You could use it for storage, or perhaps as the base of a new business – or simply as part of a military complex to help defend yourself against the French...
This array of vaults and tunnels off Manor Road, Chatham, thought to have been built in the early 19th Century during the Napoleonic Wars, is due to go up for sale with auctioneers Clive Emson next month, with a guide price of £100,000 to £105,000.
The Manor Vaults are just one of several unique lots set to go under the hammer on Wednesday February 8, with others including an abandoned church in Dover, a pub in Romney Marsh, an old school annexe in Tunbridge Wells, a large two-floor warehouse next to Iceland in Chatham, woodlands close to Bluewater, and a former sewing shop in Welling.
John Stockey, director and auctioneer with Clive Emson, said the Manor Vaults were likely to have been built at the time of the town's other Napoleonic fortifications, such as Fort Amherst and Fort Pitt.
The vaults are thought to have been used as a munitions store, but Mr Stockey said there was no known definitive record of the property's origins.
"That history has been lost in the depths of time," he said. "There was a ring of forts around Medway, but why this was put where it is is a bit of head-scratcher.
"This one is half way along the river so that might be a factor. Whether anybody knows if they're definitively Napoleonic is not catalogued.
"Normally if it's an ancient monument or listed building, something comes up on the web, but this seems to be completely barren, in terms of knowledge, which is interesting in its own right.
"Apparently it was used as an air raid shelter in the Second World War, but that's just from hearsay. We can't guarantee it's what we think it is, so 'reputably' is the best we can do. It's highly likely to be Napoleonic, but without the documented history that would be a brave call."
In recent time the vaults were used to home a vehicle repair business for many years, but has been left vacant since the occupiers moved out.
The layout consists of three main domed rooms, each of which have entrance doors to the front and are connected at the rear through underground tunnels, with a total floor area estimated at around 403 sq.m.
Electricity and water are connected and there is a private drainage facility into a septic tank which serves the toilet facilities.
"It could suit a lot of people as storage," added Mr Stockey. "They do need some work doing to them to make them water tight and renew the electrics, but the basics are all there."
For buyers looking for something slightly closer to a home-shaped building, the former United Reform Church in West Langdon, between Dover and Deal, could be an option with a guide price of £100,000 plus.
The now vacant church is said to have been built in six weeks in 1866 and opened for service two days before Christmas of that year.
Located adjacent to cottages, it has an electricity supply and may offer potential for conversion, subject to all necessary consents being obtainable.
Down the coast at St Mary in the Marsh, New Romney, buyers have the chance to snap up the historic and rural Star Inn pub, with offers being asked for over £380,000.
First registered as an ale house in 1711, the pub was named The Star as early as 1732, although the building's origins stretch back further to the late 15th century when it was a thatched farm building.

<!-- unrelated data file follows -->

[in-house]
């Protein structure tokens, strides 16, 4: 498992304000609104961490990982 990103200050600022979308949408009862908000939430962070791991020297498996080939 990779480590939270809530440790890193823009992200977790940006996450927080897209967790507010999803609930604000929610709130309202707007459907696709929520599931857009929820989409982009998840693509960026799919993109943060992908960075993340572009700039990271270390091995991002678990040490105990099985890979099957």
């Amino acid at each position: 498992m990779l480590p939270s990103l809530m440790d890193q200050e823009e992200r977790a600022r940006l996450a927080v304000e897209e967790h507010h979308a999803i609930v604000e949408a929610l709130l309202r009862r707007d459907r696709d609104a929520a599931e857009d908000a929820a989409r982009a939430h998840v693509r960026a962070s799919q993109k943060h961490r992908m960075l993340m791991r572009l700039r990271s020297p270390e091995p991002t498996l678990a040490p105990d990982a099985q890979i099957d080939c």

In later years the pub had literary links – thought to once have been home to playwright Noel Coward and was at one time frequented by Railway Children author Edith Nesbit.
The building consists of a ground floor with bar area, restaurant and kitchen. Above are two further floors with private accommodation and an office.
Outside there are gardens to the front and side, with private garden to the rear and a car park.
For those who want a bit more space, a two-storey workshop and warehouse next to Iceland in Chatham town centre could be yours for a guide price of £100,000 - £110,000.
Having been occupied by the same tenant for many years, the premises are now in need of refurbishment, but it's considered there may be potential for redevelopment of the site, subject to all necessary permission being obtained.
Each floor is 18.9m long by 8.1m wide, and the property has parking and open storage located immediately behind the frontage onto Batchelor Street.
In Tunbridge Wells a former to St Peters School in North Street will be offered for a guide price between £235,000 and £234,000.
Auctioneers say it could be suitable for conversion into residential, perhaps a pair of flats, subject to all necessary consents being obtained.
The ground floor includes an entrance hall, cloakroom, girls and boys toilets, former dining room/gym and a kitchen, with a garden area outside.
In Bean, near Bluewater, a 0.35 acre patch of woodland is being sold for £40,000 to £42,000.
Located within a mixed commercial and residential area within a short distance of Bluewater Shopping Centre, and near to Ebbsfleet, auctioneers say there may be a variety of suitable uses for the land in the future, subject to permission.
And finally, one of the more expensive lots on offer includes the former Welling Sewing Shop, which comes with a guide price tag of £1000,000 plus.
Listed as a "mixed residential and commercial redevelopment opportunity" the property in Welling High Street, has an approved planning scheme for a residential apartment building with commercial retail/office spaces, and is considered to be of "particular interest to major development organisations".
The substantial detached building has rear access and a parking area, but is now in a dilapidated condition.
Planning Permission was granted by the London Borough of Bexley in September last year for the demolition of the existing building and erection of a part four/part five storey building containing commercial space and nine apartments.